Although it might be difficult to envision it now, the presence of a COVID-19 vaccine and the herd immunity that it will provide to Americans of all ages will result in a return to pre-pandemic life at some point in 2021. In communities across the country, the businesses that managed to survive mandated closures imposed by cities, counties and states throughout 2020 will return to full operation, once again providing jobs and a measure of financial security to their employees.
Students will be able to attend classes in person five days of the week, school plays will go on, graduates will cross the stage to accept their diplomas, athletes will compete in their chosen sports, and Homecoming, Prom, and other events will return to the calendar. To paraphrase Ronald Reagan’s classic 1984 presidential re-election campaign television ad, once the pandemic passes, it once again will be “Morning in America.”
The MWAH! Performing Arts Troupe will continue its work in 2021 to provide students with a sense of hope to overcome life’s personal challenges and obtain help from professionals when needed. Even as the threat of COVID fades at some point in 2021, many students will continue to face obstacles to achieving their full potential. Conflicts rooted in mental-health challenges—including anxiety, depression, thoughts of suicide, and other expressions of self-harm—will continue to affect students in school districts across the country. Substance abuse—including the abuse of opioids, alcohol, and other drugs—will remain a challenge for students across all socioeconomic levels and family backgrounds.
We believe that the videos that we have made available on our Web site during the past year—including videos on dealing with loss, mental health challenges, bullying and other topics—represent just a small slice of the potential for reaching students in the digital realm in the coming year.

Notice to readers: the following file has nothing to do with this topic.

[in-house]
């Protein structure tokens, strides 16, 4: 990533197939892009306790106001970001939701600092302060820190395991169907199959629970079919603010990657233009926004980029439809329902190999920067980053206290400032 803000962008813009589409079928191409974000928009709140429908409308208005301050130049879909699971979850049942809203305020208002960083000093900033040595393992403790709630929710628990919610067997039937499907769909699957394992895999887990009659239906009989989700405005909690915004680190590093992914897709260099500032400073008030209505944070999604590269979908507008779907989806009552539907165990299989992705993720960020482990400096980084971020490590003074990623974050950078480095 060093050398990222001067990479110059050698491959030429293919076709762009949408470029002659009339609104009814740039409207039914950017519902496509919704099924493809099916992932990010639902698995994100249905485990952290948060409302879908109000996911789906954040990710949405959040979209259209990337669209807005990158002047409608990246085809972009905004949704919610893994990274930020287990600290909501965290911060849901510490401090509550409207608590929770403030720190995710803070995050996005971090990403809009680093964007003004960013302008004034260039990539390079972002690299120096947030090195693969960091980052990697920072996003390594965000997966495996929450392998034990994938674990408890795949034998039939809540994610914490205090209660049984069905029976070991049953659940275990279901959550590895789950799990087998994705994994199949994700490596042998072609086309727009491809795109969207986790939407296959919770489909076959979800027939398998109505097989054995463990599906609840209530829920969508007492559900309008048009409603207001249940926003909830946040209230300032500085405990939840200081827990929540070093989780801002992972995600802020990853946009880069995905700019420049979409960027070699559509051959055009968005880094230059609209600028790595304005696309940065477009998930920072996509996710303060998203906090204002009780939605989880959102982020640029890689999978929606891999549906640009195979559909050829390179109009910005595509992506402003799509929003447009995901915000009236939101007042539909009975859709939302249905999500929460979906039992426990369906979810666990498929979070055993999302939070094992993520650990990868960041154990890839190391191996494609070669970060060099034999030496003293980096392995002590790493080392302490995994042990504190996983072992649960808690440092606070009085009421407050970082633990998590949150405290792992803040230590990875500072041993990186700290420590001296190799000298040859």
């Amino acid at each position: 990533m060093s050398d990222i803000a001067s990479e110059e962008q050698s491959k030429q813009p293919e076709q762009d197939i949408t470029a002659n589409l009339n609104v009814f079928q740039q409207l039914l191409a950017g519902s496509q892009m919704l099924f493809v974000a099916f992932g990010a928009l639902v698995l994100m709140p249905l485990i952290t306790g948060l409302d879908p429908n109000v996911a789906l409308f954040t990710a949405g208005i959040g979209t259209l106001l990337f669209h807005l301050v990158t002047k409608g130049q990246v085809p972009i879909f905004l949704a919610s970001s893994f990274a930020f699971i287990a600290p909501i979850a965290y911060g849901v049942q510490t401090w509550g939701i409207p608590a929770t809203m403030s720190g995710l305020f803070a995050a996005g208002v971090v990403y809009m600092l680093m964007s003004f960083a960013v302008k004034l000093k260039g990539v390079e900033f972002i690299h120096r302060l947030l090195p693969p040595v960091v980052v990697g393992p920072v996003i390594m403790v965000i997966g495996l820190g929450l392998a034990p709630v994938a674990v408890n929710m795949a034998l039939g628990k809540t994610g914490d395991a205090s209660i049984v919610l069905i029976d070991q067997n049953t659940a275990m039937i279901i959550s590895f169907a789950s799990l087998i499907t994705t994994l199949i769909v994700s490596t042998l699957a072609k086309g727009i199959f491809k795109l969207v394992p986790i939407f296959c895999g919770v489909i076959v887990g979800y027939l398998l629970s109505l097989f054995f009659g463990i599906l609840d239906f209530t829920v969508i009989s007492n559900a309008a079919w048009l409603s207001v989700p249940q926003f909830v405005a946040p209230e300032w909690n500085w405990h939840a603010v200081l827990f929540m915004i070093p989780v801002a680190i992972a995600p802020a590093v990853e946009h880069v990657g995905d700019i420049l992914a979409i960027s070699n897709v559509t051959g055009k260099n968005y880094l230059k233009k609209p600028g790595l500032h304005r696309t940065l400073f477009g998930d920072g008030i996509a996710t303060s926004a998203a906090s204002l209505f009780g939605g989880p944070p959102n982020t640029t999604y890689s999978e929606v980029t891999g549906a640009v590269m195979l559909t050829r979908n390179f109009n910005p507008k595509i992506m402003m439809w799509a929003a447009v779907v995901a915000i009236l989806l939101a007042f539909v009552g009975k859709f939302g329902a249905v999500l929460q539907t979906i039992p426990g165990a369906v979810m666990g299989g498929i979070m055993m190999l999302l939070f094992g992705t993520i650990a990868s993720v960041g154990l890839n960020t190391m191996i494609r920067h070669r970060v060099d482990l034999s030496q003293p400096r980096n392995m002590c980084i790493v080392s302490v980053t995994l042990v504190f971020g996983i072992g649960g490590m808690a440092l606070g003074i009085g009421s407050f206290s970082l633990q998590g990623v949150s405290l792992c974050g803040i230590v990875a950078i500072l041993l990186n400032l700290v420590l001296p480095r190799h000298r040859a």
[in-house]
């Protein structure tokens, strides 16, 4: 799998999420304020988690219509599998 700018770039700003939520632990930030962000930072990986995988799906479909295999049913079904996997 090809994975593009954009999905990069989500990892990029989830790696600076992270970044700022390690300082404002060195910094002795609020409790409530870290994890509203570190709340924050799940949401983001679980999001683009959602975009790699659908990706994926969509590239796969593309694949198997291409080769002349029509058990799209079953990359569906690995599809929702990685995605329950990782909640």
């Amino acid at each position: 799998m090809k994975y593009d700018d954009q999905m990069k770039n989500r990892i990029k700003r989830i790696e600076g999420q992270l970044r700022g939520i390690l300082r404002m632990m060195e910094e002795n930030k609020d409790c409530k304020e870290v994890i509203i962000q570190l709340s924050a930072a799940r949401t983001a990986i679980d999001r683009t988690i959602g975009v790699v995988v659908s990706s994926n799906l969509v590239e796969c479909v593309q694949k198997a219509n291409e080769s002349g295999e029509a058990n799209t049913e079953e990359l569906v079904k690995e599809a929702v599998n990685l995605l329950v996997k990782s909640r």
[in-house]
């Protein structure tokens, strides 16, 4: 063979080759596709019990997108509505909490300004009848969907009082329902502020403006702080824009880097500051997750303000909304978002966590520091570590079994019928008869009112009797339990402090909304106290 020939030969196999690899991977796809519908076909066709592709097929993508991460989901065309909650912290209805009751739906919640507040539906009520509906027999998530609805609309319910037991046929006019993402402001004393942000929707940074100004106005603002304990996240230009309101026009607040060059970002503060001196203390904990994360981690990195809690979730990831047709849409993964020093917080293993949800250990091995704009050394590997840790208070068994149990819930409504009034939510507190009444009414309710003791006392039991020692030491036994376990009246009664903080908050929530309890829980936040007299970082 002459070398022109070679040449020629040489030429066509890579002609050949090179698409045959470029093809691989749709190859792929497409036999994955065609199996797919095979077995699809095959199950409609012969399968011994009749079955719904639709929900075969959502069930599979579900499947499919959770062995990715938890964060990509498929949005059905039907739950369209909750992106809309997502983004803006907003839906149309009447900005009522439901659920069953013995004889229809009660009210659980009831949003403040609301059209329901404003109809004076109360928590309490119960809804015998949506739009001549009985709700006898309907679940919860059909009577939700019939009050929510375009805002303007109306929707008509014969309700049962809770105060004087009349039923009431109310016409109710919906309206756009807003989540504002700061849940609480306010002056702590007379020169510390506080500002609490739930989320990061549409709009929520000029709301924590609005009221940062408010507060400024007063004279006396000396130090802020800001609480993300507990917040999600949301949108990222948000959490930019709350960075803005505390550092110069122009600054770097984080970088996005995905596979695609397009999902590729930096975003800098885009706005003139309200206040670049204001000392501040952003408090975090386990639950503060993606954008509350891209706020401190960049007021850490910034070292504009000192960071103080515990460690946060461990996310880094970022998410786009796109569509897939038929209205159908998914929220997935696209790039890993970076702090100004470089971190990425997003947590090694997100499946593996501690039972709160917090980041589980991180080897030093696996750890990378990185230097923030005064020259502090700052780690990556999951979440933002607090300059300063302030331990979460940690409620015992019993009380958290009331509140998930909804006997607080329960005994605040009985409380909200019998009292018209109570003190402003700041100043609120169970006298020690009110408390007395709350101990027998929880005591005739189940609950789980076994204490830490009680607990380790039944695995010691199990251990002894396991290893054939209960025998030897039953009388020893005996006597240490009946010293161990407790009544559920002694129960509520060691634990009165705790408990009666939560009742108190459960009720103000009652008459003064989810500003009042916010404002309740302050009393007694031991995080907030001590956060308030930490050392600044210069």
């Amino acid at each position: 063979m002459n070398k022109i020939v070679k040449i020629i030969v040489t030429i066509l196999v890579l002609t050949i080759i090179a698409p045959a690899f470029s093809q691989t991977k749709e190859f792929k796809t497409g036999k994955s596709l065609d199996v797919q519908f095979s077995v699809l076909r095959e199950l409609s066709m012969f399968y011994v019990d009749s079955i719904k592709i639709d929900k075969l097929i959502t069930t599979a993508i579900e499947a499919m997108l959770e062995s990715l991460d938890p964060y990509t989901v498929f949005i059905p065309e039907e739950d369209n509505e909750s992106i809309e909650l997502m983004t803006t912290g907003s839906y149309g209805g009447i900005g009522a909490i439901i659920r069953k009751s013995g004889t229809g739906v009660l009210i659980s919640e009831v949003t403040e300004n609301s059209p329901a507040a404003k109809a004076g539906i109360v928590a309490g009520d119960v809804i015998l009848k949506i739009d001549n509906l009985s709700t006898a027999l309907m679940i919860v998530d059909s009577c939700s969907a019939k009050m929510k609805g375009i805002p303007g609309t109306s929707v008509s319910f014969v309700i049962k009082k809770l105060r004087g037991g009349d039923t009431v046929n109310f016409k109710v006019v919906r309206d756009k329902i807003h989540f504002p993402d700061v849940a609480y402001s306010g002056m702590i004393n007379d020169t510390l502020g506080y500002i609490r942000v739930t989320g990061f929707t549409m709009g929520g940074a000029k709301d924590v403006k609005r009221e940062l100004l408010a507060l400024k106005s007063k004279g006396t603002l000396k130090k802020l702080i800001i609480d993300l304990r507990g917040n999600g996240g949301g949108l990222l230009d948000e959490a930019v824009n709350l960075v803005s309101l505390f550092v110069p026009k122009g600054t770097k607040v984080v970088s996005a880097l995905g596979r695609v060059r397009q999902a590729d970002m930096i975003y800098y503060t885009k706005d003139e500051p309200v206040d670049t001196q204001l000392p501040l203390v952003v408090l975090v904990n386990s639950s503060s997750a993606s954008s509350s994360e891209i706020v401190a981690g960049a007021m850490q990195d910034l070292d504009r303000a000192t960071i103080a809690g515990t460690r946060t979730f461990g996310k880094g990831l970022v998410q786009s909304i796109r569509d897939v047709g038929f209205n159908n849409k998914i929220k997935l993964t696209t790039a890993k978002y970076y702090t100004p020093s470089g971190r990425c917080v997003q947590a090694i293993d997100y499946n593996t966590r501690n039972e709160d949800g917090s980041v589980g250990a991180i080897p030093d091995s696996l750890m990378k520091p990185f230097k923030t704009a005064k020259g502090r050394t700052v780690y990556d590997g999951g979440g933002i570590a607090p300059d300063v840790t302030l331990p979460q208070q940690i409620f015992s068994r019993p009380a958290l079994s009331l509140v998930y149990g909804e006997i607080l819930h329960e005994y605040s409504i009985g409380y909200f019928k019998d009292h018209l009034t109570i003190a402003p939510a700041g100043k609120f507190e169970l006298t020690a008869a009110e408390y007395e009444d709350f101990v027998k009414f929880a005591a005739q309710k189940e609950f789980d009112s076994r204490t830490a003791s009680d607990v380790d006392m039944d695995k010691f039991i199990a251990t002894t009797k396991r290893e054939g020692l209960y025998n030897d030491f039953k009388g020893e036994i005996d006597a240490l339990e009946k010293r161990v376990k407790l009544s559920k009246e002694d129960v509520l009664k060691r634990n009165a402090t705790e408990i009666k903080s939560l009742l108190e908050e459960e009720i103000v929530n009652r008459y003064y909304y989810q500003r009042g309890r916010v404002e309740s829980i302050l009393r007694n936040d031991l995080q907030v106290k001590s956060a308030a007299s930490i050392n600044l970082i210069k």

In 2021, MWAH! will strive to utilize its digital presence on www.mwah.net, on YouTube, and through modern social media channels to reach young people by “meeting students where they are” in order to provide them with the encouragement to continue to persevere and overcome the personal challenges in their lives. MWAH! will seek out videos from students themselves that address topics relevant to students’ social-emotional learning needs, such as dealing with conflict, managing emotions, and overcoming defeat.
MWAH! is also exploring a unique approach to mental health that would train students to be aware of their peers’ mental health needs, and to refer them to a school or community-based professional if and when they have a concern. MWAH! has always believed that students themselves—not adults lecturing from a stage or at the front of a classroom—are the best messengers to reach young people. We believe that peers, with sufficient training, can indeed be “Messengers of Hope.” We’re excited about what the future holds in this realm.
Through the availability of multiple vaccines and community-based vaccination programs across the United States, the storm of COVID-19 will eventually pass, and brighter days will lie ahead.
Young people have dealt with challenges before in America’s history, including in times of war and strife both in the United States and abroad. The late Barbara Johns, who (at age 16) led a school walkout in 1951 to protest the inferior conditions of her all-black school in Virginia, will soon be honored with a statue in the U.S. Capitol’s Statuary Hall. Her statue will replace the rendering of Confederate General Robert E. Lee, who supported not equality of opportunity and equal treatment under the law, but rather a system of slavery, subjugation, segregation and oppression. Through acts both large and small, based in classrooms as well as in their communities, students can make real contributions to improve their lives and the lives of their peers.
MWAH! believes that its mission of “changing lives and saving lives” through its focus on the performing arts is as relevant as ever amid the challenges of 2020 and the opportunities to grow as an organization in 2021. MWAH! wishes you and your families a peaceful, prosperous, and healthy New Year!